History in Structure

Church of St Cynhaearn

A Grade II* Listed Building in Dolbenmaen, Gwynedd

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Latitude: 52.9262 / 52°55'34"N

Longitude: -4.1944 / 4°11'39"W

OS Eastings: 252583

OS Northings: 338787

OS Grid: SH525387

Mapcode National: GBR 5M.MML5

Mapcode Global: WH55K.JQW2

Plus Code: 9C4QWRG4+F6

Entry Name: Church of St Cynhaearn

Listing Date: 19 October 1971

Last Amended: 30 March 1999

Grade: II*

Source: Cadw

Source ID: 4291

Building Class: Religious, Ritual and Funerary

Also known as: Church of St Cynhaearn, Ynyscynhaearn

ID on this website: 300004291

Location: The church stands alone on the former island in Llyn Ystumllyn, approx 900m S of Pentrefelin, and is reached by a track from the village.

County: Gwynedd

Town: Dolbenmaen

Community: Dolbenmaen

Community: Dolbenmaen

Locality: Ystumllyn

Traditional County: Caernarfonshire

Tagged with: Church building Georgian architecture

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The church, which is the original parish church for the early settlement at Portmadoc, is said by RCAHM to have a C12 nave, with added C16 north transept, and a south transept added in 1622. In character the building is now largely of the early C19.


Walls of rubble masonry of long flat stones, the nave and E chancel wall rendered. Modern slate roof. Short nave, N and S transepts, the roofs pitched below the nave eaves, and small chancel. Entrance by the W door, a simple pointed arch and a pair of framed and battened doors. Tall 2-light transomed windows in timber to the nave, including to the W gallery, and transepts, but 3 lancets at the E end. Stepped W bellcote.


Interior is plain, of a distinctive early C19 character, with the walls plastered above the timber dado, but is said to have 3 medieval arch-braced trusses behind the present C19 segmental plaster vault. Stone flagged floor, but an unusual painted decorative floor in the sanctuary.

Fittings: a good range of early C19 fittings. Font, limestone, an octagonal pillar erected 1900 by Robert Isaac Jones. Three-decker pulpit of 1832, the pulpit at the top octagonal, approached by 9 steps, set against an architraved and corniced backboard. Lectern below, with reading shelf, and reader's desk at the lowest stage. Box pews either side of the Altar, which is raised 1 step, behind the oak sanctuary rail on iron stanchions. Tall skeletal pews in the nave, named on their ends, and 6 rows of tiered pews in the N transept. Western gallery erected in 1832 under Rev John Jones, supported on slender quadruple shafted columns, with dentilled cornice and panelled front. This is approached by a winding stair at the back of the nave. Six steeply raked pews either side of the organ, which is also of c1830 with a fine Gothic case.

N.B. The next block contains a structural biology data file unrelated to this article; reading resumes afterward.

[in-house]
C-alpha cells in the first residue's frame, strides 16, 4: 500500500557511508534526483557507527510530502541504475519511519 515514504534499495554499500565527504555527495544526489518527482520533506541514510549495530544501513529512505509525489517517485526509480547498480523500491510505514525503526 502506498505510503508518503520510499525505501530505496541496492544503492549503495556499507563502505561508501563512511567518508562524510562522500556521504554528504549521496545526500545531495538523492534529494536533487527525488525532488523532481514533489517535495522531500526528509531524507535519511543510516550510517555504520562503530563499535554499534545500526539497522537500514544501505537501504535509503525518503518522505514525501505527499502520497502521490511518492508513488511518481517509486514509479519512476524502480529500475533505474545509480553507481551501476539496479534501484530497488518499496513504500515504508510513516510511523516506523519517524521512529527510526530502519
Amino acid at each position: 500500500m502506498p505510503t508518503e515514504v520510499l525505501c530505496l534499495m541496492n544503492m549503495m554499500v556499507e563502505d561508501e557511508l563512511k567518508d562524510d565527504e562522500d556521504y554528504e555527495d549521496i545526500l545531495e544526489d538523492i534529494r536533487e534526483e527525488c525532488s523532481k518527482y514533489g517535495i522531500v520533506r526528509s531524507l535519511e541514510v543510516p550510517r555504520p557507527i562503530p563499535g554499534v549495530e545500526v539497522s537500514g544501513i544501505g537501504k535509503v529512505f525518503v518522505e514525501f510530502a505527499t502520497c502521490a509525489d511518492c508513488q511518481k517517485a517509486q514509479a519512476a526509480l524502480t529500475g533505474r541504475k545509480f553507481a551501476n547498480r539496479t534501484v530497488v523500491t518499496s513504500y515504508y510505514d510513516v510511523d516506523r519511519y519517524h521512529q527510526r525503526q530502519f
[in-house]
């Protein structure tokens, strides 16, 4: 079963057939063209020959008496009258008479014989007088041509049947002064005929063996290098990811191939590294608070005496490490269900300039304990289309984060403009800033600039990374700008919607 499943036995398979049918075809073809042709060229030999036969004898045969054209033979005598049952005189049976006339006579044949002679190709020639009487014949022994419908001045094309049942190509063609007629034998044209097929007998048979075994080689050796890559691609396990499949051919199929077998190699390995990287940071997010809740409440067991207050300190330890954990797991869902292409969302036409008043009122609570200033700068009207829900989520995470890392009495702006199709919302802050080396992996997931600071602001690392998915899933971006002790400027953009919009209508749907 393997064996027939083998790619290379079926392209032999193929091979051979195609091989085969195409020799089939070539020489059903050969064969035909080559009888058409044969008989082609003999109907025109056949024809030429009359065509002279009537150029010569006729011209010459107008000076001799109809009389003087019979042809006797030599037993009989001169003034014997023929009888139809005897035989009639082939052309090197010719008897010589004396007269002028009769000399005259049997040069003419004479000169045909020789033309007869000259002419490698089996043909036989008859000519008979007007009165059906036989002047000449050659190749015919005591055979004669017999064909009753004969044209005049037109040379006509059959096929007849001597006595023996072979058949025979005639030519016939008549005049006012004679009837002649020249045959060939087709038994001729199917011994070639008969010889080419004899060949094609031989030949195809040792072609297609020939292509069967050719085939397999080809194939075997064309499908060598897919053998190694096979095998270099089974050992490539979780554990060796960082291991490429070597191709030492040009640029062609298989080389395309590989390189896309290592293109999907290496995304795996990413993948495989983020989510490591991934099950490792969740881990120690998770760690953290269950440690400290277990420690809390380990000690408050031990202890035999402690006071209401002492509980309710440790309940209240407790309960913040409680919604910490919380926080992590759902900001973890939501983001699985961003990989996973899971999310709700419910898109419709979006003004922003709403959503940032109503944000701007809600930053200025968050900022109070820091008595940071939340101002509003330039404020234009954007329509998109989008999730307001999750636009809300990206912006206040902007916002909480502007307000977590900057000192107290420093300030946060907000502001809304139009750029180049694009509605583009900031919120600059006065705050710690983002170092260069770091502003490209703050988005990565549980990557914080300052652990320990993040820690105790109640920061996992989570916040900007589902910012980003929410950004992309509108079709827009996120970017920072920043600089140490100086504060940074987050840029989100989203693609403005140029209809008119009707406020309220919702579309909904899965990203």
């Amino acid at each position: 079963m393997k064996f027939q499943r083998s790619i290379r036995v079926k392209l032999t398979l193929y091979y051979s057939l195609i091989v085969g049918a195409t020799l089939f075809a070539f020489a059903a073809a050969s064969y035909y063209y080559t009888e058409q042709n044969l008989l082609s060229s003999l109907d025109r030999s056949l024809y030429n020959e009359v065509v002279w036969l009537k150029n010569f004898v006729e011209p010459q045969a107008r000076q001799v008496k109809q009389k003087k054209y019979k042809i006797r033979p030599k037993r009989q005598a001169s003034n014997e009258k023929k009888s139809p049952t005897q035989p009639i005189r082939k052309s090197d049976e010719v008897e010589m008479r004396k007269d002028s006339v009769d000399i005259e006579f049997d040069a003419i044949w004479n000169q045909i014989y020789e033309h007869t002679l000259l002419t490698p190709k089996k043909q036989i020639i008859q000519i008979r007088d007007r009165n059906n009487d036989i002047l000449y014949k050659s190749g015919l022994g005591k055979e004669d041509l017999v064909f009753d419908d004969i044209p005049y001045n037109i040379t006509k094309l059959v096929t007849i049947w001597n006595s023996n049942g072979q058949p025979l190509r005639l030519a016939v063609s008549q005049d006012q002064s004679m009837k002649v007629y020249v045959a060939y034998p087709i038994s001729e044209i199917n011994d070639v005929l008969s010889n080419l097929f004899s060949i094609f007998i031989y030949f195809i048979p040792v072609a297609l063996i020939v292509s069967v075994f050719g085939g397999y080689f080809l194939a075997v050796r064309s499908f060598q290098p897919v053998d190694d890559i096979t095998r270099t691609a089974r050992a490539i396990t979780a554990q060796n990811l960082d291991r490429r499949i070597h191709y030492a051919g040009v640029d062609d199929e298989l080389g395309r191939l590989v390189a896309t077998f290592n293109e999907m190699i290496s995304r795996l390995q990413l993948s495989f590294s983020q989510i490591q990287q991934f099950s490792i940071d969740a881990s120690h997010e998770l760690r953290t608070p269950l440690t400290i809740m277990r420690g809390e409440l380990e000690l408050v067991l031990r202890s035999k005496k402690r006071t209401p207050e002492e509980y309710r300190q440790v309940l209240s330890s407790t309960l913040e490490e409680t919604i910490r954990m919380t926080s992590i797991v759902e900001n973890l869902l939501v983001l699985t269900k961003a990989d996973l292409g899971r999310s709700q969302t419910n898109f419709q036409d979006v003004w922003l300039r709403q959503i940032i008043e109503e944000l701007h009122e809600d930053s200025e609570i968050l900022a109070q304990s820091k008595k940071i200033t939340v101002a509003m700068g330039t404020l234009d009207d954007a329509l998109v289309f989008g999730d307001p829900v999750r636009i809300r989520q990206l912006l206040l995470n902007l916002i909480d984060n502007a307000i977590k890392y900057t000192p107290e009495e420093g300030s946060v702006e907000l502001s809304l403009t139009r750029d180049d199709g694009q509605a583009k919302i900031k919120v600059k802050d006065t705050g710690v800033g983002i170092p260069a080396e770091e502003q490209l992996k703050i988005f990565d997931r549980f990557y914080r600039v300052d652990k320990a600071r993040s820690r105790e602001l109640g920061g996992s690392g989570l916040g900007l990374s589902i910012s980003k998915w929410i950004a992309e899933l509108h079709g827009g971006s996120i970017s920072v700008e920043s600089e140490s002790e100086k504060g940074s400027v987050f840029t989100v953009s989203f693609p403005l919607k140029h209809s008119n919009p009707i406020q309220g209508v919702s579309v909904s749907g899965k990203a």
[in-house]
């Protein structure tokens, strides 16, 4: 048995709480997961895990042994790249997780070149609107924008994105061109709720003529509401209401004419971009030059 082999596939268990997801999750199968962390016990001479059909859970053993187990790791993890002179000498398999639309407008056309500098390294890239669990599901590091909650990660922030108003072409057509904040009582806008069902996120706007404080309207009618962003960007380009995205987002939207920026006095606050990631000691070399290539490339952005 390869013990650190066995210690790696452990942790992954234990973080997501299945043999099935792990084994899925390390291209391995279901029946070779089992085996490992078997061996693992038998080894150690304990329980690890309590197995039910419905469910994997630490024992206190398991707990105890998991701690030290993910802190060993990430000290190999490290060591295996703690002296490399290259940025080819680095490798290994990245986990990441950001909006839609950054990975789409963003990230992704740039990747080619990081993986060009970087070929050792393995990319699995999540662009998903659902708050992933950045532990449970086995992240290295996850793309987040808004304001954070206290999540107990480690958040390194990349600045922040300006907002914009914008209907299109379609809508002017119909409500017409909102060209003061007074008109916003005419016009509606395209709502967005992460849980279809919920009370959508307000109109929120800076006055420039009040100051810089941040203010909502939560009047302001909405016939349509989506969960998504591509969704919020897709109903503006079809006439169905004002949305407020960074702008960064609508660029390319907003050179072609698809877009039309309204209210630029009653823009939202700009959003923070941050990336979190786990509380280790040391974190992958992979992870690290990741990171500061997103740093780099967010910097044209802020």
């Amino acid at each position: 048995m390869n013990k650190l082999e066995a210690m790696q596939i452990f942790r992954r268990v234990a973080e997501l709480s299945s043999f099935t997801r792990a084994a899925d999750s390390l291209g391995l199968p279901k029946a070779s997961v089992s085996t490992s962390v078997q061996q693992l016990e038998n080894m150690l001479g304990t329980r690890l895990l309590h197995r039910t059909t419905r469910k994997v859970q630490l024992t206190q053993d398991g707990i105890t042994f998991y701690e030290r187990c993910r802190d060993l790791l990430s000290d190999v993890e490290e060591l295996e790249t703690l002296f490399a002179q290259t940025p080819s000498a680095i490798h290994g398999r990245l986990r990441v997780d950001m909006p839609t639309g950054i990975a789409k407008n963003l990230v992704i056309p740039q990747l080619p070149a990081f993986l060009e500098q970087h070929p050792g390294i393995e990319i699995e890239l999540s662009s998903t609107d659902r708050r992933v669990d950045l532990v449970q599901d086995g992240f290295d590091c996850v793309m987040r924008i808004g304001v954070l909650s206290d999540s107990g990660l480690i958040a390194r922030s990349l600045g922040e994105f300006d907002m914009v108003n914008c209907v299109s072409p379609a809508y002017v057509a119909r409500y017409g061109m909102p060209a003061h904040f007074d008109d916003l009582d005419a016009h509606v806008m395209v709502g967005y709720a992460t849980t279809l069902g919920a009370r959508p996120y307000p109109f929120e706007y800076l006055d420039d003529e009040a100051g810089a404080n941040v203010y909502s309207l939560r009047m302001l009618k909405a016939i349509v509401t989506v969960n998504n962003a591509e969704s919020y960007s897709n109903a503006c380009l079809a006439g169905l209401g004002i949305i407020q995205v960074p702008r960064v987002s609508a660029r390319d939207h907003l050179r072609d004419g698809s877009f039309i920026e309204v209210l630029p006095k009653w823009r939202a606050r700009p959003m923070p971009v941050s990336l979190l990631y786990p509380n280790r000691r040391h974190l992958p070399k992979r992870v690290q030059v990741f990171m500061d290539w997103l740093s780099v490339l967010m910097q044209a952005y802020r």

Glass: E window, 1900, a memorial to Isaac and Louis Walker; N transept St Cynhaearn and St David, memorial to Robert Isaac Jones, [Alltud Eifion], d.1905.

Monuments: on the chancel N wall (a) limestone Gothic aedicule to Lt Col Isaac Walker of Hendregadredd, (b) white marble tablet on grey, by Gaffin of London, to Isaac John Walker 'Iuris consulti' at the Middle Temple, d.1862; (c) white marble panel and slate, to John Williams of Plas-yn-llan (Glam) d.1905 and wife Louisa Walker, d.1925 aged 101. On N transpet N wall (d) Chaste marble tablet on a black marble panel, draped urn on the cornice, by Simpson and Malone of Hull, to Capt Thomas Jones of Cefnymeysydd, late of the Brig Esther, d.1845. In the vestry two engraved slate stones (e) to Henry Griffith and Jane his wife, d.1734; and (f) John Vaughan and wife, dd.1740/1750. Also five C18 bound religious works, 2 early chests and a good carpet.

Reasons for Listing

Included at Grade II* as a building of special interest partly for its surviving medieval fabric, but principally for retaining its character from an early C19 pre-Ecclesiological restoration, including contemporary gallery and fittings.

External Links

External links are from the relevant listing authority and, where applicable, Wikidata. Wikidata IDs may be related buildings as well as this specific building. If you want to add or update a link, you will need to do so by editing the Wikidata entry.

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Other nearby listed buildings

  • II Carreg and Pilkington Tombs
    The two railed tombs are close to the S side of the nave of the Church of St Cynhaearn.
  • II Monuments to John Williams and Ellis Owen
    The two monuments stand immediately outside the W door of St Cynhaearn's church, on the right side of the path to the lychgate.
  • II Tomb of David Owen
    The tomb is located in the churchyard of the Church of St Cynhaearn, set at the W end against the SE boundary wall.
  • II Gravestone of John Ystymllyn
    The headstone stands in the churchyard of the church of St Cynhaearn, on the N side of the path from the lychgate.
  • II Lychgate to the Church of St Cynhaearn
    St Cynhaearn stands isolated approximately 900m S of Pentrefelin village. The lychgate stands in front of the churchyard wall and provides the entrance to the rectangular churchyard from the SW.
  • II* Former Stables
    Set back from the road 2km approx, to the E of the town, and 0.5km approx. Down a track.
  • II* Ystumllyn
    Set back from the road 2km approx, to the E of the town, and 0.5km approx. Down a track.
  • II* Wash House
    Set back from the road 2km approx, to the E of the town, and 0.5km approx. Down a track.

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